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Parents, just a reminder that one of your riding buddies has a high-end QR in a box at home they can't use. Can't beat Shimano XT or XTR.

It's not just about the price being right, or the Growler being a fantastic bike to learn on. It's also a relatively cheap machine to maintain and an awesome platform to learn bike maintenance. The brakes are easy to bleed, the fork is very simple to clean and service, the hubs are basic cup-and-cone Shimano units, the cable routing is sane, and it has an external bottom bracket.

With some parental guidance or a couple lessons from a friendly local wrench during the quiet season this is a bike that any mountain biker can easily maintain on their own and I think that's beautiful.

Pedaling Makes Perfect

Pounding down rough trails I really appreciate the long 440mm rear center and being able to air down the WTB rubber for traction and comfort. The Alex MD35 rims are not light but have proven surprisingly durable and I haven't burped a tire yet.

When it's forced to eat a lot of compressions or gets punched hard the 130mm Suntour Raidon fork is loud - both the damper and air spring - compared to top-end suspension. I don't notice the noise at all if I'm charging and the chassis is plenty stiff, so when I hear the fork I know to let off the brakes.

Rocky Mountain Growler 40 AndrewM

Yes, I'm getting hot-and-bothered over stealth dropper routing. Down low on the back of the seat tube and under the BB is an excellent choice.

Rocky Mountain Growler 40 AndrewM

I really like SR Suntour's higher performance Auron and Durolux RC2 forks. The cheaper Raidon shares some of their best features.

Rocky Mountain Growler 40 AndrewM

Tire clearance is ample despite the bike using a 135mm rear end. I'm running a 2.8 WTB Vigilante on the 35mm Alex rim with lots of room.

Buy it as is for light trail or gravel riding, or upgrade the rubber and hit real mountain bike trails - the Growler 40 is a lot of bike for 1360 USD | 1550 CAD. Either way, my key advice is to work with your local dealer to get the right size, regardless of what the sticker says. I'd choose a size up that fits with a 40-60mm stem.

I'm a big fan of hardtails and Plus tires, with proper sidewall support, so the Growler 40 arrived with a few boxes ticked already and overall, I'm very impressed with the bike. Before I had even sat down to write this I'd recommended it to a handful of friends for their kids' new rigs (from XS to XL) and also to a few adults I know looking to get into the sport.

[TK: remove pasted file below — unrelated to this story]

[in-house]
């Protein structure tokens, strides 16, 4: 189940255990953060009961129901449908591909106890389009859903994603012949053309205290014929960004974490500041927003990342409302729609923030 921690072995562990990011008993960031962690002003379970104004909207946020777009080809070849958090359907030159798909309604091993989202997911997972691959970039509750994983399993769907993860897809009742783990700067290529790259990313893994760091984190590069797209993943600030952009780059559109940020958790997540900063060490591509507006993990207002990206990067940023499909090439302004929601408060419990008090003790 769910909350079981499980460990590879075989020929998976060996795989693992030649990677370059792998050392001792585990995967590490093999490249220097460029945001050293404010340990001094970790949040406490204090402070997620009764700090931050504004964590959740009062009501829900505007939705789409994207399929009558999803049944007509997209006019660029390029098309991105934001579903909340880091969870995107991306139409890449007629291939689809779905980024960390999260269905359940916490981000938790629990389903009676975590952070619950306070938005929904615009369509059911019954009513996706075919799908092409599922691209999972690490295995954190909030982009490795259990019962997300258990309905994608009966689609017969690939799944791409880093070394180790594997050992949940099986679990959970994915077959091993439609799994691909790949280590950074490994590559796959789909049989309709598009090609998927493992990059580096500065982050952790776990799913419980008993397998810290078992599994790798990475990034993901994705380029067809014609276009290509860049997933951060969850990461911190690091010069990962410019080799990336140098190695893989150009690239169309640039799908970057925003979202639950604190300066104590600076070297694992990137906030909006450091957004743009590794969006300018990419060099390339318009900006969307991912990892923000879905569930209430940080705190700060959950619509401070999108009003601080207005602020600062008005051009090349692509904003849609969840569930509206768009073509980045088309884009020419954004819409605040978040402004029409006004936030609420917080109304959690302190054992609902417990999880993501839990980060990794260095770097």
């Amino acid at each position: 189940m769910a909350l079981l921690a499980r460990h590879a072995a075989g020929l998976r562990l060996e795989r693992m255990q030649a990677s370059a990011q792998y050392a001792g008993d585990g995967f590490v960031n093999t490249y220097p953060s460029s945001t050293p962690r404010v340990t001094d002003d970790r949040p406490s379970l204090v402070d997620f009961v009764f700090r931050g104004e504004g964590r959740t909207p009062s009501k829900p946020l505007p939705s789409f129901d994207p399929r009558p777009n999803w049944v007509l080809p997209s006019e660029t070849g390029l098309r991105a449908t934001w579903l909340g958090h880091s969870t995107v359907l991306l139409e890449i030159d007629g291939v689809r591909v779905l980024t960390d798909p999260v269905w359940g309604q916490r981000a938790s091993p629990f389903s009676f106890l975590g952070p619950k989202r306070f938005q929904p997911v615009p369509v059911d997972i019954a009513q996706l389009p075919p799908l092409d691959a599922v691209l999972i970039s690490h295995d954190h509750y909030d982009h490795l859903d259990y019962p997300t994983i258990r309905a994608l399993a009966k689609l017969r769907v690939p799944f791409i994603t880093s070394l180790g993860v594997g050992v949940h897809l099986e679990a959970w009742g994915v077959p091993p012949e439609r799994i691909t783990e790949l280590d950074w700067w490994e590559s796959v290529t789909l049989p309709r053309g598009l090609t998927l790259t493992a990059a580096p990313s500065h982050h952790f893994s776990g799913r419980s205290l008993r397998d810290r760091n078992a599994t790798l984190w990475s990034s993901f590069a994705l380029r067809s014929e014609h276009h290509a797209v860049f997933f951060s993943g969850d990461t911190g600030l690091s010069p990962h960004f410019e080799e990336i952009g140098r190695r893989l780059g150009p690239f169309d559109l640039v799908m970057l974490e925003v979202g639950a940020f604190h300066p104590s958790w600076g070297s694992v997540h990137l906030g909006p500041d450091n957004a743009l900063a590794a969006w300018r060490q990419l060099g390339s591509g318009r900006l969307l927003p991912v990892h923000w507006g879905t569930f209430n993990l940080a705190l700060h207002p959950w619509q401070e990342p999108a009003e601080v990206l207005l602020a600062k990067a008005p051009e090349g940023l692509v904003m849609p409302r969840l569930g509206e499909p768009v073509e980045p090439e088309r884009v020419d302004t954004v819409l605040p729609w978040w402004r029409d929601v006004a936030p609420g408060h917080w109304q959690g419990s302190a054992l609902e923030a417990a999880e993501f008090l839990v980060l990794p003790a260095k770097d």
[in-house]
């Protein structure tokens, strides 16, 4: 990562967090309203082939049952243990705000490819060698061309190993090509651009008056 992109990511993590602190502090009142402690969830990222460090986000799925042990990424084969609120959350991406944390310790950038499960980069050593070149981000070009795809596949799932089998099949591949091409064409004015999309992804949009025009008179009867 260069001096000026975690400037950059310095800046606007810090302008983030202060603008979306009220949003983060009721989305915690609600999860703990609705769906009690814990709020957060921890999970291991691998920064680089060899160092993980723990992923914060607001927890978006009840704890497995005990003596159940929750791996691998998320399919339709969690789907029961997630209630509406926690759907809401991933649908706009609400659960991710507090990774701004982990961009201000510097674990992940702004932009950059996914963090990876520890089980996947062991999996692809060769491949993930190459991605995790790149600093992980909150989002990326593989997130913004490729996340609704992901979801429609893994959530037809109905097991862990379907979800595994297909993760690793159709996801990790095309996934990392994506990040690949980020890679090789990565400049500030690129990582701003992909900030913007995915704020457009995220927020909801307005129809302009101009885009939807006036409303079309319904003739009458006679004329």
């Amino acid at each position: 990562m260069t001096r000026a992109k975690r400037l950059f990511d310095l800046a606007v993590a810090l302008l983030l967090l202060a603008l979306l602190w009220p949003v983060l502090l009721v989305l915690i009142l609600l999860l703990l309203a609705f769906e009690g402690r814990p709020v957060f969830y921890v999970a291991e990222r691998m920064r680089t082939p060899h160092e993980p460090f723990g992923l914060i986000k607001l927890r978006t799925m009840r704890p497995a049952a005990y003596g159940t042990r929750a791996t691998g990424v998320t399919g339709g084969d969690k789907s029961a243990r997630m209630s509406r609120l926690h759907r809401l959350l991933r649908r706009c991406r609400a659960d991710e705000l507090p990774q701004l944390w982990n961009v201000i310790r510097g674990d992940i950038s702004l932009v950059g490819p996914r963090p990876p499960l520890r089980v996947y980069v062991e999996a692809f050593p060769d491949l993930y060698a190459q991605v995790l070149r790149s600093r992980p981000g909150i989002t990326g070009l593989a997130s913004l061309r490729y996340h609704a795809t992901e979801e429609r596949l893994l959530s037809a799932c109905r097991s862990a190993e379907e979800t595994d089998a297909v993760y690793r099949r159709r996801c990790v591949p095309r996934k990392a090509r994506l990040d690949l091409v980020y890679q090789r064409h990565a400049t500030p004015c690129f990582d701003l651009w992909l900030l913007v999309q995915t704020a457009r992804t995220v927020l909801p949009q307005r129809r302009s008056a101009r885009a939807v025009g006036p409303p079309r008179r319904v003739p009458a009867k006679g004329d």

Rocky Mountain has the ability to mule bikes right here in North Vancouver and a stable of folks that rip on them. And they are not afraid to push different ideas. They have a great bike now and I think they have the recipe to own this category and price with the Growler series if they want to.

More on the Growler 40 here...

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+2 Tjaard Breeuwer Andrew Major

Ayup... you're suggesting sag with an angle set. 

I'll eff off now.


+1 Metacomet

Thank you, I jumped in and edited that sentence to make it more clear.

My point is simply that dude riding it to the store isn’t going to give a hoot what the HTA is and anyone buying the Growler who does care would probably like it a bit slacker.


+2 Andrew Major pdxkid

To start things of, I love your in-depth reviews of non-mainstream bikes and components and actually bought a pair of MT Trail Sport on your recommendation.

There is one issue, though: It feels like your skills and knowledge of the local trails are so far beyond mine (and those of many other people) that a lot of your conclusions dont apply to us. Forgive me, but any statement about suitable gear spec from someone who cleans No Quarter on a single speed seems suspect to a mere mortal like me. Similarly the Growler ridden by you might be perfectly suitable for all the gnar, but would the same be true under someone who doesn't casually ride (double?) blacks on a rigid bike?


+2 Timer pdxkid

Thanks! I hope the Trail Sports have been awesome for you.

I’d suggest that (aside from drops or the longest rolls) most riders could take the Growler (with aggressive rubber) and ride it down whatever trails they normally hit on their bike comfortably.

For example, if they ride a Nomad down Ned’s the Growler will be fine down Ned’s - same/same for Bobsled or Boogieman.

The biggest difference between riding this Growler, my Honzo, a Nomad, or etc down these trails comes down to speed. Especially when the trails are dry and loose or greasy.